The Memory Formula
by, 03-06-2011 at 07:49 AM (1244 Views)
Having played video games for 2 decades now, I feel as though I have a certain learned authority that I have acquired over years of playing both the real winners, and true stinkers. It seems that as games as a medium evolve, their potential to inspire a certain kind of awe grows, while their limitless potential to truly suck rocks never diminishes. A classic title that excelled, still does today and you can go back and replay it, and some of that old nostalgic feeling envelopes you in a warm blanket of the first moments you discovered its secrets. A game that failed miserably, is remembered through a kind of rosy lens of lost time, that hazes its many pitfalls into a general malaise of just being bad.
Take for example, Stadium Events. Brought to my attention by our own Dhalamar, a copy of Stadium Events is selling on Ebay for half a million dollars. To explain, I'll use an excerpt from the Ebay listing itself.
• In 1987 Nintendo purchased the rights to the Family Fun Fitness pad from Bandai as well as the rights to Stadium Events. After the purchase, Nintendo ordered a recall and almost *none* of these titles survived. NINTENDO NEVER INTENDED ANY COPIES OF THIS GAME TO FALL INTO THE HANDS OF CONSUMERS!
The game was bad. Like holy crap bad. I had a friend who's father was the general manager of a Toys-R-Us when this came out, and he had a copy. The pad had shitty controls, the game was very poorly made even for the time, and all in all, it was an attempt to make the Wii Fitness board roughly 18 years too early. However, at the time, bad gaming was a strange idea at the time. At that age, you have no real meter of manufacturing standards. Things like quality of play were years ahead of me, and as such I just thought I sucked at it. It also didn't help that I was a fat kid and got a stitch in my side just watching people play. It was just a bad game, period. However, now it being a bad game has lead to a single copy being worth more than my parents house.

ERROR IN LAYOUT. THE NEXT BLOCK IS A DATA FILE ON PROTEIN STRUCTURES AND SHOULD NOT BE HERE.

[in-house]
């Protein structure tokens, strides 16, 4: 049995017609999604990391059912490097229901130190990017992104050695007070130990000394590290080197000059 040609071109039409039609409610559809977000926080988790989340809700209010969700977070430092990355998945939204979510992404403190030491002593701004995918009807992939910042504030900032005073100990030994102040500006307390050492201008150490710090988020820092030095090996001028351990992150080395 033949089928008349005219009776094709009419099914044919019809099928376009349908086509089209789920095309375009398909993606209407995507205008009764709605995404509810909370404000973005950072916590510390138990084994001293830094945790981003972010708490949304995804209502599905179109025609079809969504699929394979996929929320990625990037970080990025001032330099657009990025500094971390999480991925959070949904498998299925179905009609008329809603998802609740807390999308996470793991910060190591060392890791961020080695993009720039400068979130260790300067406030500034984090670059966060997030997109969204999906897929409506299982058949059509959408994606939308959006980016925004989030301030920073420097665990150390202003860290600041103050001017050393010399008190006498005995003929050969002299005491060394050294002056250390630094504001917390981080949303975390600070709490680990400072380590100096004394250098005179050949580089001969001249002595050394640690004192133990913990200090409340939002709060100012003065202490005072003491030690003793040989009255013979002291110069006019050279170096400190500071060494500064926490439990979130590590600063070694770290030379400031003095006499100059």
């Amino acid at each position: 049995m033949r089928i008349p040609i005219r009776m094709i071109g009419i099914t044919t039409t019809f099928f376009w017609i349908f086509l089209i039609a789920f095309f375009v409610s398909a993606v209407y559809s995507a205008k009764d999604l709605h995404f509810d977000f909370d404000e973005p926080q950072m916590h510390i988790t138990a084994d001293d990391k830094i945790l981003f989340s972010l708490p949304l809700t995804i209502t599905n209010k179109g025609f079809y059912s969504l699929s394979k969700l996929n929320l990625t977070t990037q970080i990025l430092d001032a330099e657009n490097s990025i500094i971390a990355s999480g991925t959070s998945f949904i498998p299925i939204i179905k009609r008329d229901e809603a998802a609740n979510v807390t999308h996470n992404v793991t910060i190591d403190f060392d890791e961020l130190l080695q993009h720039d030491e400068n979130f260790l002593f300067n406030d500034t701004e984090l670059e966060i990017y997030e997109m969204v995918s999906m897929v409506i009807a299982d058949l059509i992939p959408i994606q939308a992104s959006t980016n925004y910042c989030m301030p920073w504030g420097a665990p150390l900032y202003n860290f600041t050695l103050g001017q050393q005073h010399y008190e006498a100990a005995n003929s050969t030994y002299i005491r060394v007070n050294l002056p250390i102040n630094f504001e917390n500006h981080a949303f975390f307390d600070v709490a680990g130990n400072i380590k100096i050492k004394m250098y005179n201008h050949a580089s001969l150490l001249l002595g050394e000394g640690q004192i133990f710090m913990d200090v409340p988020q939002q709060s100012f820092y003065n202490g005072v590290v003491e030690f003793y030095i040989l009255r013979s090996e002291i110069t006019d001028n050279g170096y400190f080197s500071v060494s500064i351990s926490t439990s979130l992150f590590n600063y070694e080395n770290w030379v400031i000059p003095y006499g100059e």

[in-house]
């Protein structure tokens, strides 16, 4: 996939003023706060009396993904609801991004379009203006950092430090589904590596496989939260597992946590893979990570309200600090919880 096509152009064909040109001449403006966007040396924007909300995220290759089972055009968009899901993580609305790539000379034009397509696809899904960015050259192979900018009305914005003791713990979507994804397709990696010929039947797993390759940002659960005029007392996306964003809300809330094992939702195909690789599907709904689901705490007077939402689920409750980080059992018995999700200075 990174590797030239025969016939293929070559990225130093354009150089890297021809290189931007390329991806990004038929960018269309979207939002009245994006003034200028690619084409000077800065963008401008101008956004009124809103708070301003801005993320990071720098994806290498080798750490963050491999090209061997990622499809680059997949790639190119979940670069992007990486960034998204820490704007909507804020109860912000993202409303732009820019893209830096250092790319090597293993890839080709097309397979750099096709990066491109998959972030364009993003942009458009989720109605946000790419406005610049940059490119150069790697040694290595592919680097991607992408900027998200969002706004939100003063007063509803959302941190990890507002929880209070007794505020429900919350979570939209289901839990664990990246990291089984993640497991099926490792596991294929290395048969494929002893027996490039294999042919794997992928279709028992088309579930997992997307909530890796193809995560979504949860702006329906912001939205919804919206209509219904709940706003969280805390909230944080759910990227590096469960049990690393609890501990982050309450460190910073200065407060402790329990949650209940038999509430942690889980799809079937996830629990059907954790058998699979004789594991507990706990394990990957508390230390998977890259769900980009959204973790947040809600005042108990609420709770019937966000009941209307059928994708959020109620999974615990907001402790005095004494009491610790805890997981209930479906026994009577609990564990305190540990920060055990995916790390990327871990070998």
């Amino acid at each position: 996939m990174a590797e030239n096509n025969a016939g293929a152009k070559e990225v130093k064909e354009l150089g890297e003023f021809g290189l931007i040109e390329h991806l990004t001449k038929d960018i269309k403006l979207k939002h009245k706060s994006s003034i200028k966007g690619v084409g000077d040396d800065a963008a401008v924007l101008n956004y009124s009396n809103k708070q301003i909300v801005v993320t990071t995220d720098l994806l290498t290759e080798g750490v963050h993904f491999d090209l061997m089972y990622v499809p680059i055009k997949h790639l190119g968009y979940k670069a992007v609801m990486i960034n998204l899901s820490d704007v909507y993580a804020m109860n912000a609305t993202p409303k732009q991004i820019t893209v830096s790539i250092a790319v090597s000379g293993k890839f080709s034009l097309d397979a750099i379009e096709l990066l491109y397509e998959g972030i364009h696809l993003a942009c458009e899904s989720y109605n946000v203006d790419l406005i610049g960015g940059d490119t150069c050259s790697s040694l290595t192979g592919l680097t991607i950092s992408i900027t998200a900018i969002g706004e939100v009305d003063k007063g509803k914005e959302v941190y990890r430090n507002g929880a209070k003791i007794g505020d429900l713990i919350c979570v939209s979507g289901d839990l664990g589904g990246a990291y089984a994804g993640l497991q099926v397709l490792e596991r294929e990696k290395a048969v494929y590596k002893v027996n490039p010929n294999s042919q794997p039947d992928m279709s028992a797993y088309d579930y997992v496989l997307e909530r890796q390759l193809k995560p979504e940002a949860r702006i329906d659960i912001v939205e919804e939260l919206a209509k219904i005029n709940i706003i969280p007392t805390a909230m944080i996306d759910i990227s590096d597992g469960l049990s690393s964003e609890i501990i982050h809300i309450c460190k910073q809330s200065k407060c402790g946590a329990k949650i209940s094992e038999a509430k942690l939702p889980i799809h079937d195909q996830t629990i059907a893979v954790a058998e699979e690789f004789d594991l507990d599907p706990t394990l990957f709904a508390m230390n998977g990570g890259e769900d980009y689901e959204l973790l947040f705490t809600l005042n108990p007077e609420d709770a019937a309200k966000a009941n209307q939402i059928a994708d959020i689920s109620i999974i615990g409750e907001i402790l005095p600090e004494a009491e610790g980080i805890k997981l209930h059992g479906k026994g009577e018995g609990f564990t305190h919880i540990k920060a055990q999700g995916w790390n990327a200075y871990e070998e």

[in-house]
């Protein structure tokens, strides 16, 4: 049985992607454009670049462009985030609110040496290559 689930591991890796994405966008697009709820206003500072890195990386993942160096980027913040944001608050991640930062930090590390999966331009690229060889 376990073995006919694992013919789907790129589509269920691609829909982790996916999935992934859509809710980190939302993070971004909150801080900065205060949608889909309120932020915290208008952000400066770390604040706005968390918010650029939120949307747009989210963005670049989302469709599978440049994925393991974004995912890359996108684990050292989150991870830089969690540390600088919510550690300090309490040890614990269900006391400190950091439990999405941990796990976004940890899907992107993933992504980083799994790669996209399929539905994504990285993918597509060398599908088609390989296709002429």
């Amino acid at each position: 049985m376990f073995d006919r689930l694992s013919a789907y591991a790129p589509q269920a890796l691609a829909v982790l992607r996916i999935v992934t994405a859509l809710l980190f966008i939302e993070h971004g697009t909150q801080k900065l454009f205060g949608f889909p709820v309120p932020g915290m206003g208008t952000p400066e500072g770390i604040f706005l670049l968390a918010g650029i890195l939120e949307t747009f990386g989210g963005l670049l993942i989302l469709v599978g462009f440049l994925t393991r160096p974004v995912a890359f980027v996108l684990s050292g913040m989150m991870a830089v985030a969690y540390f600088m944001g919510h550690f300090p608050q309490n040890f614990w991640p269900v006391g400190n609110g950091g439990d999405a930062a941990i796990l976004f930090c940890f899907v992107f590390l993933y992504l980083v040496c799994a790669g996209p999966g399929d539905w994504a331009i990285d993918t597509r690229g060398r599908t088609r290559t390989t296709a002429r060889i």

Skipping ahead a few years, we look at what for me is the quintessential bad game, Quest 64. Now, as far as I'm concerned, someone should have been shot for having made that piece of crap. It had terrible controls, a poorly designed engine, was prone to freezing, and had a difficulty scale that was well beyond its simple nature as a game. It was just a bad idea from the get go. However at the time, it failed to impress upon me in comparison to other games its actual level of fail. I didn't think to judge it on the scale of a Zelda 64, or the PSX's Alundra. it was just a bad game, and it got traded away and forgotten.
Now, we look at the other side of the spectrum. It is generally a rule in my house that the third (American third) Final Fantasy game is above reproach. It and Chrono Trigger represent the pinnacle of RPG crafting on the SNES. Unlike the games that sucked though, I could have told you exactly why it was I liked it so much at the time. From music, to story, both titles had a wonderfully crafted ambiance that progressed with you through the game, even until the finale. I go back, from time to time, and replay those games if for nothing else to reaffirm how much I care for them as parts of my gamer persona.